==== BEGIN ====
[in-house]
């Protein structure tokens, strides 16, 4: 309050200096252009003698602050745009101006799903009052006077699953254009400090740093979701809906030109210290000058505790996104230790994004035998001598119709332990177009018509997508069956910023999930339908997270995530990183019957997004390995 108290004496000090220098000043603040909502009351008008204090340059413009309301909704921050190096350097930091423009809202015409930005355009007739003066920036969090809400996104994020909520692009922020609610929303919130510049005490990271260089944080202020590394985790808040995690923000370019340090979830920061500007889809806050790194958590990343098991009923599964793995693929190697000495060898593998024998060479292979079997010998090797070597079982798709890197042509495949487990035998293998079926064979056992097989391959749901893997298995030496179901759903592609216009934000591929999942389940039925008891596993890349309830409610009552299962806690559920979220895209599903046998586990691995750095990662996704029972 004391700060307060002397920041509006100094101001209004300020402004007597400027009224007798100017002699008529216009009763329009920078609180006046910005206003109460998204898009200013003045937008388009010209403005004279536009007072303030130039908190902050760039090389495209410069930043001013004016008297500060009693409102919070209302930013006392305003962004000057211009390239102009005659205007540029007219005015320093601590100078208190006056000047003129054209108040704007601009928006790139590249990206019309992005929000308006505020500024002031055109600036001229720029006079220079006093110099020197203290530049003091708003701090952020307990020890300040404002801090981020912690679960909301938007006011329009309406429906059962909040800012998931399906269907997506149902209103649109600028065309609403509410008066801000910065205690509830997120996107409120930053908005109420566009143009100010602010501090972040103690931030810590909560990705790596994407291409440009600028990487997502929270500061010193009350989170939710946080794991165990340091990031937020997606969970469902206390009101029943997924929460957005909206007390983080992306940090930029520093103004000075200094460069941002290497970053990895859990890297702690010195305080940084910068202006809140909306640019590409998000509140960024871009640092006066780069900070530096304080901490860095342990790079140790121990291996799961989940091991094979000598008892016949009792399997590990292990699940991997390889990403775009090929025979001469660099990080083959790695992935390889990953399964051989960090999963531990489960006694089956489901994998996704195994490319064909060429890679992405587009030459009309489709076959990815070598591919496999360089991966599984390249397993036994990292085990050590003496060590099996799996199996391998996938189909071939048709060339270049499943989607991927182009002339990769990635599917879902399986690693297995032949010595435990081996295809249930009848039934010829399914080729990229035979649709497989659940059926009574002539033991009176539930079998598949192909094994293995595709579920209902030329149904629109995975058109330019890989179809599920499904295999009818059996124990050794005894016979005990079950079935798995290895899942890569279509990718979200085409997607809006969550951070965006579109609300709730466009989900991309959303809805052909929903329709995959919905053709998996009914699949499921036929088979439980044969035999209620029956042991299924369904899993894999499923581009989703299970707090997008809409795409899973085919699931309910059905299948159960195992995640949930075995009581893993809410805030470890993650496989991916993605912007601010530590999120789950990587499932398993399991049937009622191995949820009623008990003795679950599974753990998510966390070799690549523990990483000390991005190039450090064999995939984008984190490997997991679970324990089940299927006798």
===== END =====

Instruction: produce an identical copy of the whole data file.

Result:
[in-house]
């Protein structure tokens, strides 16, 4: 309050200096252009003698602050745009101006799903009052006077699953254009400090740093979701809906030109210290000058505790996104230790994004035998001598119709332990177009018509997508069956910023999930339908997270995530990183019957997004390995 108290004496000090220098000043603040909502009351008008204090340059413009309301909704921050190096350097930091423009809202015409930005355009007739003066920036969090809400996104994020909520692009922020609610929303919130510049005490990271260089944080202020590394985790808040995690923000370019340090979830920061500007889809806050790194958590990343098991009923599964793995693929190697000495060898593998024998060479292979079997010998090797070597079982798709890197042509495949487990035998293998079926064979056992097989391959749901893997298995030496179901759903592609216009934000591929999942389940039925008891596993890349309830409610009552299962806690559920979220895209599903046998586990691995750095990662996704029972 004391700060307060002397920041509006100094101001209004300020402004007597400027009224007798100017002699008529216009009763329009920078609180006046910005206003109460998204898009200013003045937008388009010209403005004279536009007072303030130039908190902050760039090389495209410069930043001013004016008297500060009693409102919070209302930013006392305003962004000057211009390239102009005659205007540029007219005015320093601590100078208190006056000047003129054209108040704007601009928006790139590249990206019309992005929000308006505020500024002031055109600036001229720029006079220079006093110099020197203290530049003091708003701090952020307990020890300040404002801090981020912690679960909301938007006011329009309406429906059962909040800012998931399906269907997506149902209103649109600028065309609403509410008066801000910065205690509830997120996107409120930053908005109420566009143009100010602010501090972040103690931030810590909560990705790596994407291409440009600028990487997502929270500061010193009350989170939710946080794991165990340091990031937020997606969970469902206390009101029943997924929460957005909206007390983080992306940090930029520093103004000075200094460069941002290497970053990895859990890297702690010195305080940084910068202006809140909306640019590409998000509140960024871009640092006066780069900070530096304080901490860095342990790079140790121990291996799961989940091991094979000598008892016949009792399997590990292990699940991997390889990403775009090929025979001469660099990080083959790695992935390889990953399964051989960090999963531990489960006694089956489901994998996704195994490319064909060429890679992405587009030459009309489709076959990815070598591919496999360089991966599984390249397993036994990292085990050590003496060590099996799996199996391998996938189909071939048709060339270049499943989607991927182009002339990769990635599917879902399986690693297995032949010595435990081996295809249930009848039934010829399914080729990229035979649709497989659940059926009574002539033991009176539930079998598949192909094994293995595709579920209902030329149904629109995975058109330019890989179809599920499904295999009818059996124990050794005894016979005990079950079935798995290895899942890569279509990718979200085409997607809006969550951070965006579109609300709730466009989900991309959303809805052909929903329709995959919905053709998996009914699949499921036929088979439980044969035999209620029956042991299924369904899993894999499923581009989703299970707090997008809409795409899973085919699931309910059905299948159960195992995640949930075995009581893993809410805030470890993650496989991916993605912007601010530590999120789950990587499932398993399991049937009622191995949820009623008990003795679950599974753990998510966390070799690549523990990483000390991005190039450090064999995939984008984190490997997991679970324990089940299927006798």